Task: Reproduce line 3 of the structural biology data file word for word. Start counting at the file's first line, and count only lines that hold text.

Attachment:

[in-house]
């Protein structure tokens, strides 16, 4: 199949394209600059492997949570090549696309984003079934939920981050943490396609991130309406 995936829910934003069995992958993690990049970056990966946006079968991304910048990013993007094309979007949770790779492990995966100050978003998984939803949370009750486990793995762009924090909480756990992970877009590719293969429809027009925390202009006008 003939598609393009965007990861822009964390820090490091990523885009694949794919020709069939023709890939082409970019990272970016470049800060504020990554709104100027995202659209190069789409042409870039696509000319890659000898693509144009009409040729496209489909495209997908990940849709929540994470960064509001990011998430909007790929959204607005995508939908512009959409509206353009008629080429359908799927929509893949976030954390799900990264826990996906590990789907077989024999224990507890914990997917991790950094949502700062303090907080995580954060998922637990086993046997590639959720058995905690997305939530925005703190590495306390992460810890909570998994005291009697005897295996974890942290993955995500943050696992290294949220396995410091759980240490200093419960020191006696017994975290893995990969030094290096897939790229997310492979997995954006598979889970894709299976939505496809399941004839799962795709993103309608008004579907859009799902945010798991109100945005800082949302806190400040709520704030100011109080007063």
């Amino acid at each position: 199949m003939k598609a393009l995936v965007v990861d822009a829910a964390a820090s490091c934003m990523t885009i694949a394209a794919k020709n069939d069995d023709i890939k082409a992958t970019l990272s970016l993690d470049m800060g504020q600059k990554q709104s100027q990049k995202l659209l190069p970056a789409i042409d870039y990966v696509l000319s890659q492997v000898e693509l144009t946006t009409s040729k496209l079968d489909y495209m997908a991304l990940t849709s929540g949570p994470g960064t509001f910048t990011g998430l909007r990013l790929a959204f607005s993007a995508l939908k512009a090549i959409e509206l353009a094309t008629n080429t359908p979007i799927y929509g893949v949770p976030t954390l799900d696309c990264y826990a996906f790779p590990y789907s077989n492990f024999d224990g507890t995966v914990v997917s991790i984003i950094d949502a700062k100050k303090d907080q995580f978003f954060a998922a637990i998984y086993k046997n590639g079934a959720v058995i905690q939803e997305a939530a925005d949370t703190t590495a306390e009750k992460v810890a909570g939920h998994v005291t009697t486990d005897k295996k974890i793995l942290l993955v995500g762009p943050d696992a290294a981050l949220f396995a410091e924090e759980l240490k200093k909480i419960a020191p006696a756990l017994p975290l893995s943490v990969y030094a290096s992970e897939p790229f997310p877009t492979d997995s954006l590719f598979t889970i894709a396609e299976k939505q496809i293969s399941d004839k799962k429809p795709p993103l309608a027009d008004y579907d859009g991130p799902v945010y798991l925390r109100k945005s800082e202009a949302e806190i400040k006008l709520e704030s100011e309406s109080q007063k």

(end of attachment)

């Amino acid at each position: 199949m003939k598609a393009l995936v965007v990861d822009a829910a964390a820090s490091c934003m990523t885009i694949a394209a794919k020709n069939d069995d023709i890939k082409a992958t970019l990272s970016l993690d470049m800060g504020q600059k990554q709104s100027q990049k995202l659209l190069p970056a789409i042409d870039y990966v696509l000319s890659q492997v000898e693509l144009t946006t009409s040729k496209l079968d489909y495209m997908a991304l990940t849709s929540g949570p994470g960064t509001f910048t990011g998430l909007r990013l790929a959204f607005s993007a995508l939908k512009a090549i959409e509206l353009a094309t008629n080429t359908p979007i799927y929509g893949v949770p976030t954390l799900d696309c990264y826990a996906f790779p590990y789907s077989n492990f024999d224990g507890t995966v914990v997917s991790i984003i950094d949502a700062k100050k303090d907080q995580f978003f954060a998922a637990i998984y086993k046997n590639g079934a959720v058995i905690q939803e997305a939530a925005d949370t703190t590495a306390e009750k992460v810890a909570g939920h998994v005291t009697t486990d005897k295996k974890i793995l942290l993955v995500g762009p943050d696992a290294a981050l949220f396995a410091e924090e759980l240490k200093k909480i419960a020191p006696a756990l017994p975290l893995s943490v990969y030094a290096s992970e897939p790229f997310p877009t492979d997995s954006l590719f598979t889970i894709a396609e299976k939505q496809i293969s399941d004839k799962k429809p795709p993103l309608a027009d008004y579907d859009g991130p799902v945010y798991l925390r109100k945005s800082e202009a949302e806190i400040k006008l709520e704030s100011e309406s109080q007063k």